Shipping Bottlenecks Could Last Well Into 2022. That’s Good News For Investors

Container bottlenecks for shipping could persist until 2022.

You’ve probably heard it before; however, if you’ve not yet begun your Christmas shopping, it’s best to do it now as quickly as possible. Shipping bottlenecks are predicted to last until 2022 due to slow growth in capacity and a lack of truckers and containers. The continuing semiconductor chip shortage has slowed the production of new trucks to last-mile delivery. The “perfect storm” disruptions have resulted in a variety of problems for logistics and shipping businesses. As is usually the scenario, bad news can also be positive, particularly to investors who have witnessed the containers’ shares rise over the past one-year period since the outbreak began.

A.P. Moller-Maersk, the world’s leading carrier, has seen its profits rise by around 190% during Copenhagen trading. The company reported its results in September. Bloomberg analysts predicted that Maersk’s net earnings in 2021 will be approximately $16 billion. That will be a record for not only the company but for all Denmark-listed companies. (Danish pharmaceutical giant Novo Nordisk holds the current record for record-setting profits after generating more than $6.5 billion in profit in 2020.)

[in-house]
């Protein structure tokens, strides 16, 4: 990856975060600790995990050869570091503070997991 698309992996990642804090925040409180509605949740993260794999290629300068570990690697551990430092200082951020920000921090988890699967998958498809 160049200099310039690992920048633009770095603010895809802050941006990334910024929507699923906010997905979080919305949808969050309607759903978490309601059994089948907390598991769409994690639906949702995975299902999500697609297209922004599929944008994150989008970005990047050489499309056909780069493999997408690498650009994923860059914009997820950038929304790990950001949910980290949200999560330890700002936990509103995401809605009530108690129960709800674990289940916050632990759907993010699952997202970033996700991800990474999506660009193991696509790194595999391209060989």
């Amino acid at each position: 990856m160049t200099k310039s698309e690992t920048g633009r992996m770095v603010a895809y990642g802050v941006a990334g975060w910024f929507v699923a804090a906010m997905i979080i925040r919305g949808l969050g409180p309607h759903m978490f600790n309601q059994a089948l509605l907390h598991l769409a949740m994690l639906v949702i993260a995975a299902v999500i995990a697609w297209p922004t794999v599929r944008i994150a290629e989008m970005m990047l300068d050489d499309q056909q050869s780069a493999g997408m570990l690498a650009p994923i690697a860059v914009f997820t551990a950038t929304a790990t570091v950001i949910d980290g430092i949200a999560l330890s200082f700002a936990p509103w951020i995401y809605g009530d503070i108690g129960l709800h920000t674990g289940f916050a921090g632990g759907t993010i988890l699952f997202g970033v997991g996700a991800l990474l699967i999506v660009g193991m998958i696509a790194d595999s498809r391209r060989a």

Maersk’s profit margins have increased over the last ten years thanks to shipping costs that are unheard of. For instance, the Freightos Baltic Index (which measures the cost of shipping containers globally currently sits at an average of $10,321 for a 40-foot container. The previous year the container was worth $2,231, or four-and-a-half times less to ship. For a single container to be sent to Shanghai in China to Los Angeles, companies must pay a staggering $17,478, as per Freightos. Shipping costs continue to increase from the summer of this year.

Looking at the chart above, you’ll observe that rates are moving over and might conclude that markets are currently returning to normal. While that may bring relief to consumers, we may see several months of disruptions to the supply chain. Morgan Stanley: Higher for Longer

According to experiment conducted by Morgan Stanley, which said in a recent report, it believed that “the market may stay peaked for longer.” The investment bank anticipates shipping revenue to be at or above until the 2nd quarter of 2022. The earnings for the quarter might not be at their peak, however, which means there’s an opportunity for growth for investors who want to be part of it.

Then there’s the problem with chips. As with many things produced today, the latest trucks aren’t able to function without chips. This has hindered production.

President Joe Biden recently brokered an agreement to allow ports like Los Angeles and Long Beach to operate 24/7 to ease the congestion in shipping. However, if there are not enough truck drivers and trucks to transport containers, it doesn’t matter when the ports are open. At one point during the last week, more than 100 ships, a record for all time, were waiting to load their cargo out of LA and Long Beach, which together represent 40 percent of all containers that enter the U.S.